This means that, on the one hand, a non-consenting natural parent is thereby permanently cut off from all parental rights and benefits, tangible and intangible, including even the privilege of seeing and visiting his child, as if it were never his, and, on the other hand, the child is forever deprived of every connection with and benefit from his parent except the right to inherit. Adoption, being immutable, is quite different from a mere award of custody, which is impermanent and subject to alteration as changing circumstances require. These weighty incidents dictate that a court must act with great caution and circumspection when one natural parent does not consent to the proposed adoption, particularly in the divorced parents situation. As the Appellate Division put it in a similar case: "Such an action [a judgment of adoption] is of the first magnitude and should be sanctioned only after serious consideration of the consequences . . . . The child's relationship with the parent is of such significance that all doubts are to be resolved against its destruction." In re N., 96 N.J. Super. 415, 425 (App. Div. 1967).

The statutory procedural scheme provides first, upon the filing of the complaint (which cannot be done until the child has been living in the home of the plaintiff for not less than six months), for a court-ordered investigation and report to the court to be made by some approved agency. When the plaintiff is a relative (including a stepparent), as here, the investigation may be limited "to an inquiry concerning the status of the parents of the child." N.J.S.A. 9:3-23, subd. A(4). (We may digress to note that in the instant case the investigating agency failed to interview the

defendant natural father; its report therefore was of limited value to the court, but the deficiency was remedied by a full exploration of his status at the hearing.)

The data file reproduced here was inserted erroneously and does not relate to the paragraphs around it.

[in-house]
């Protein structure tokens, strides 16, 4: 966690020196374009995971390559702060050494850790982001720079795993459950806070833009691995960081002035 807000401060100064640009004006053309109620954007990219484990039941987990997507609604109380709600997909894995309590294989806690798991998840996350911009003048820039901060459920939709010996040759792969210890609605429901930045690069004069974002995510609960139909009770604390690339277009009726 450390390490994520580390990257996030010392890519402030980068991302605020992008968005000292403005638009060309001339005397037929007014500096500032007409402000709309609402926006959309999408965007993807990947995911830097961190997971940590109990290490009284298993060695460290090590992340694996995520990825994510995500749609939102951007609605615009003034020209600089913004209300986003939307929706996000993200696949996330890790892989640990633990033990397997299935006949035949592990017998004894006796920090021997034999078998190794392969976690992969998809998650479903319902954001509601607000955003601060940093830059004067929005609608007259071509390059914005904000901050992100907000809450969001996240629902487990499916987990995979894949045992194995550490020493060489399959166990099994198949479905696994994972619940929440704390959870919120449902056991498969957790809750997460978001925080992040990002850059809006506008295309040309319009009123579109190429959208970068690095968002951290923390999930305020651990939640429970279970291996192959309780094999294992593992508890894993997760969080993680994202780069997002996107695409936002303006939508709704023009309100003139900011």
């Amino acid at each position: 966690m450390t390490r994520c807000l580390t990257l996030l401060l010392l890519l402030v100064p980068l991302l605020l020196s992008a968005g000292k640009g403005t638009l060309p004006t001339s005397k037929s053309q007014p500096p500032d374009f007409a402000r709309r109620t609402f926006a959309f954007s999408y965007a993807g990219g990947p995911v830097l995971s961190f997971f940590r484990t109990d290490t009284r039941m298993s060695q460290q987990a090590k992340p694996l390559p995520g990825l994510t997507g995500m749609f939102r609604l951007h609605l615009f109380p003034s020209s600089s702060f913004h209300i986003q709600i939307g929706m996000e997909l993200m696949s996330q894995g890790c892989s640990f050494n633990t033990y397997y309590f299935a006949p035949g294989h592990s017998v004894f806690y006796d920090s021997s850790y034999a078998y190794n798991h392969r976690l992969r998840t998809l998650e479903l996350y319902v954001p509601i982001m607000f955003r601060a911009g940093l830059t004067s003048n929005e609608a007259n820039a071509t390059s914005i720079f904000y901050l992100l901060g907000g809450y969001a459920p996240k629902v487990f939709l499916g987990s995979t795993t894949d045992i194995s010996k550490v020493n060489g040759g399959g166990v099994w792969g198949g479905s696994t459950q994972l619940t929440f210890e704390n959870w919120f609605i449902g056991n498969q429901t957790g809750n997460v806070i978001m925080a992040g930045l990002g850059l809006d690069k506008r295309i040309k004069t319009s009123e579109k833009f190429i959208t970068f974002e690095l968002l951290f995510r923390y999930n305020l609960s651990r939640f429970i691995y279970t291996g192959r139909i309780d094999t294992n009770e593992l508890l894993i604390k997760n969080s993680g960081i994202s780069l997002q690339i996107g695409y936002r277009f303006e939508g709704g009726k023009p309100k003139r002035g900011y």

The second step in the procedural scheme is a two-stage process -- a preliminary hearing and a final hearing separated by a period of time. N.J.S.A. 9:3-23 to -27. When, however, as here, the plaintiff is a relative or stepparent, the two hearings may be held successively on the same date and, as a practical matter, generally merge into one. N.J.S.A. 9:3-25, subd. A. Nonetheless the differing purposes and issues of the two hearings should be adhered to. N.J.S.A. 9:3-24 specifies the questions to be determined at the preliminary hearing; subsection C thereof indicates that the prime question is whether the non-consenting parent should have any "further right to custody of the child." This terminology must be taken to mean, at least in the divorced parents situation when the preliminary and final hearings are being held at the same time, nothing less than whether all parental rights should be permanently terminated. Here the only pertinent statutory standard for determination of this question is whether the natural father has "forsaken parental obligations,"*fn1 defined, N.J.S.A. 9:3-18(d), as "willful and continuous neglect or failure to ...